Often, someone who is suffering from substance abuse also suffers from a form of mental illness.
Many times people self-medicate not understanding that the drug they are using may be worsening their mental condition. When this occurs, it is known as a co-occurring disorder or, more commonly, dual diagnosis.
According to the National Alliance on Mental Illness, approximately one-third of those addicted to alcohol and about one-half of those addicted drugs report suffering from a form of mental illness.
Solstice Counseling and Wellness Center wants you to know that a dual diagnosis may be one of the best ways to address your substance abuse as we will be able to address both the mental condition that is causing you pain along with your substance abuse.
It is very possible that your substance abuse is a symptom of another disorder, rather than the main issue.
What Are Co-Occurring Disorders?
Co-Occurring Disorders (also known as dual disorder or dual diagnosis) is a term used to describe two or more disorders simultaneously affecting your mental health.
For example, if you are suffering from substance abuse, it is very possible you may also be suffering from a form of mental illness. You may have been self-medicating in an effort to deal with a mental imbalance you may not even have known you had. What you did not understand is that the substances you have been using may be worsening your mental condition.
Living with co-occurring disorders can make many aspects of your life difficult, including holding a job, maintaining relationships, going to school, or raising children.
Solstice understands this and wants to work with you to conquer both disorders and help you get back on the road to recovery so that you may live your life to the fullest.
Common Co-Occurring Disorders
There are several common mental health disorders that can lead to substance abuse. Most of these disorders are mood or anxiety disorders.
In addition, there are some severe mental illness disorders that are commonly connected to substance abuse.
Some of the most common mental disorders that accompany substance abuse include:
- Depression, both mild and major
- Bipolar disorder
- Post-traumatic Stress Disorder (PTSD)
- Panic disorder
- Social anxiety
- Generalized anxiety disorder
- Obsessive-compulsive disorder
- Schizoaffective disorder
The Importance of Dual Diagnosis Treatment
It is often difficult to diagnose co-occurring disorders because symptoms of substance abuse often mask symptoms of mental illness while symptoms of mental illness often mask symptoms of substance abuse.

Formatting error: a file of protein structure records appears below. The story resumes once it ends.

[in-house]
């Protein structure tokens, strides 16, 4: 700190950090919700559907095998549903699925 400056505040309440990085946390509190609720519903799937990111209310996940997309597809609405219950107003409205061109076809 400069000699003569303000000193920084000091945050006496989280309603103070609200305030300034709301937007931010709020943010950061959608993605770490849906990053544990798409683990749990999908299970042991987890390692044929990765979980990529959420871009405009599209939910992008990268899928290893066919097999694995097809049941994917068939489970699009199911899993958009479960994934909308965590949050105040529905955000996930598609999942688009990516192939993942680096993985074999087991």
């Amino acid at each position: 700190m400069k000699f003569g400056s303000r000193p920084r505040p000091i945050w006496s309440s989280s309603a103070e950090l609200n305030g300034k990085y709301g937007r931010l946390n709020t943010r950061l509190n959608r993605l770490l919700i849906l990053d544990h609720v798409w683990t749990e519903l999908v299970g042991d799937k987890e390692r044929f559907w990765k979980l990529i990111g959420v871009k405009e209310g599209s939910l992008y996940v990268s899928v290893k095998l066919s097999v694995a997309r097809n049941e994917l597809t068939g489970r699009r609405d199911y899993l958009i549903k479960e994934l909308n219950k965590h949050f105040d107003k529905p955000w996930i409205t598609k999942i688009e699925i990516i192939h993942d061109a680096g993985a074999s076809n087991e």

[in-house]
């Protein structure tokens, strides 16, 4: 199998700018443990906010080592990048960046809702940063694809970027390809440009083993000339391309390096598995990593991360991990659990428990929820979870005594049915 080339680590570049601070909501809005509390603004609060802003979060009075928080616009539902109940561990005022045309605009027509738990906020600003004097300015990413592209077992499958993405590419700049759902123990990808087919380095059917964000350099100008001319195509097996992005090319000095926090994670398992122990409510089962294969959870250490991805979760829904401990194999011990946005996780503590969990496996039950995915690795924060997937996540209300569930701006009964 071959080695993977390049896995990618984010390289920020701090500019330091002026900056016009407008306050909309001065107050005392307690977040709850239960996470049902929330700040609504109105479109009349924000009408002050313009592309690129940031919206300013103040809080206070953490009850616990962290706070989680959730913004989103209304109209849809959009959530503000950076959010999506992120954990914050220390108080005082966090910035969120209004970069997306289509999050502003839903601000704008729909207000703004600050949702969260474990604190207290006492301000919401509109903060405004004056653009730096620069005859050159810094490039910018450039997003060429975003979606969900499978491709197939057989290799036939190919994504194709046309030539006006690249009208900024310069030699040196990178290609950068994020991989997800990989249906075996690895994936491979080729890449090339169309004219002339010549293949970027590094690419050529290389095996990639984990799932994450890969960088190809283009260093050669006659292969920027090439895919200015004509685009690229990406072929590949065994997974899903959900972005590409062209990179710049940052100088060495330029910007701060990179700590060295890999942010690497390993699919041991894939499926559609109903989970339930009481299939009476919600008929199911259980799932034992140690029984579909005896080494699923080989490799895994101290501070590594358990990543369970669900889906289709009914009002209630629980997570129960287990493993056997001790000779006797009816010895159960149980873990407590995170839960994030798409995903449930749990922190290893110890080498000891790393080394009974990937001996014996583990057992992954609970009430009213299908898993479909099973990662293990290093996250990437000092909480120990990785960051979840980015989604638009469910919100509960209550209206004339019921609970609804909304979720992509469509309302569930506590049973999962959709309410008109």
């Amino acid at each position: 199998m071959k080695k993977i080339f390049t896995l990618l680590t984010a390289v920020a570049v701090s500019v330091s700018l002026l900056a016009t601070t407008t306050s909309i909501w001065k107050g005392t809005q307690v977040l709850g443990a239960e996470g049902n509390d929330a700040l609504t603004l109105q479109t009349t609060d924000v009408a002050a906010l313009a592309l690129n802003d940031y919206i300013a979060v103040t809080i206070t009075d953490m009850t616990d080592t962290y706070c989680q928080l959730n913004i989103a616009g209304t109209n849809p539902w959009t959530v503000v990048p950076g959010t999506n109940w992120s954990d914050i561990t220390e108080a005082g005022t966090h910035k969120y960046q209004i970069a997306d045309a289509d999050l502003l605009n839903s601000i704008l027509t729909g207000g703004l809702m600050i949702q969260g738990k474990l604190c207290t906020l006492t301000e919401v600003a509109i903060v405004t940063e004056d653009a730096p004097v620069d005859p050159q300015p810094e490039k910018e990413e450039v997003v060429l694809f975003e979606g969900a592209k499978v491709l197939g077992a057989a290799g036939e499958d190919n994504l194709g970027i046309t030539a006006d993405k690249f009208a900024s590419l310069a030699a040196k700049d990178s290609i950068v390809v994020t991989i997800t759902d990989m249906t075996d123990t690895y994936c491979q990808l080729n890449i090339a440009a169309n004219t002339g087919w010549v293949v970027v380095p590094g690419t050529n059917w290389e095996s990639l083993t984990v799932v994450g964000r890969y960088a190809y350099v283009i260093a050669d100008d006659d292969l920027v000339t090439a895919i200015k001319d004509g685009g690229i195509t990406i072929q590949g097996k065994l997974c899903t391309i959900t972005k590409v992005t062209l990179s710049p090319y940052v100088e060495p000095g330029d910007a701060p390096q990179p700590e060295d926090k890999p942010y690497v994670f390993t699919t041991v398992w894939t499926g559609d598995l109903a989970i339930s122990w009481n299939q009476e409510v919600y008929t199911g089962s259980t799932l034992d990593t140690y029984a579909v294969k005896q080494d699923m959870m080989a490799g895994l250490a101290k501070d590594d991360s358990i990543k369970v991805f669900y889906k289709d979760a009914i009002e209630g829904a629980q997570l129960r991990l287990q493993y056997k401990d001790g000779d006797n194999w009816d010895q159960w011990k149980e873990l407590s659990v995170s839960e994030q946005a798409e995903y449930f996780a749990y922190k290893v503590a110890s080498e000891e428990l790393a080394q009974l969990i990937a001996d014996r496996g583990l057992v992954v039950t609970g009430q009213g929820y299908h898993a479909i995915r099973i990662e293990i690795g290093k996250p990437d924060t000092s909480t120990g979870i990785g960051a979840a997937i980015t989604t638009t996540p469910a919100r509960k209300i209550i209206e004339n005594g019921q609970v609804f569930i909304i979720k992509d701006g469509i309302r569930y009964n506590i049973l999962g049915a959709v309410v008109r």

If you are suffering from both mental illness and substance abuse, you may be unaware that there are two issues. In the past, the two issues would have been treated separately, but research has shown that integrated treatment is critical in order to resolve both problems.
Treating just one disorder will not improve the other and it is often necessary to create parallel treatment plans in order to resolve both the mental disorder and the substance abuse.
Specialized Treatment for Co-Occurring Disorders
Co-occurring disorders require special treatment. Both disorders must be treated and it is recommended that the treatment be done concurrently.
Some of the tools used to address dual diagnosis include:
- A thorough psychiatric assessment
- Consistent monitoring of medications
- Mood, anxiety, trauma and stress disorder education for both the patient and their loved ones
- Symptom management training
- Coping skills training
- Individual and/or group therapy
- Holistic approaches to reducing or eliminating symptoms
If you receive a dual diagnosis at Solstice, you will be work closely with the counselors to develop a plan for achieving those goals. You may have multiple needs as having both a mental disorder and substance abuse can be debilitating.
Many people who have been given a dual diagnosis have suffered from homelessness, loss of friends or family, criminal behavior or inability to get or keep a job.
If any of this has happened to you, treatment at Solstice will include services such as health and wellness counseling, family education, social skills training, vocational counseling, and discharge planning.
Seeking Help for Co-Occurring Disorders
The first step in managing a co-occurring disorder is seeking help for both issues. Not too long ago, a mental illness could have disqualified you from seeking substance abuse treatment as the two issues were thought to be separate.
Today, we know that mental illness and substance abuse often go hand-in-hand, which is why seeking help for co-occurring disorders is critical.
At Solstice, we understand and we care about getting you back on the road to recovery so that you can enjoy life again.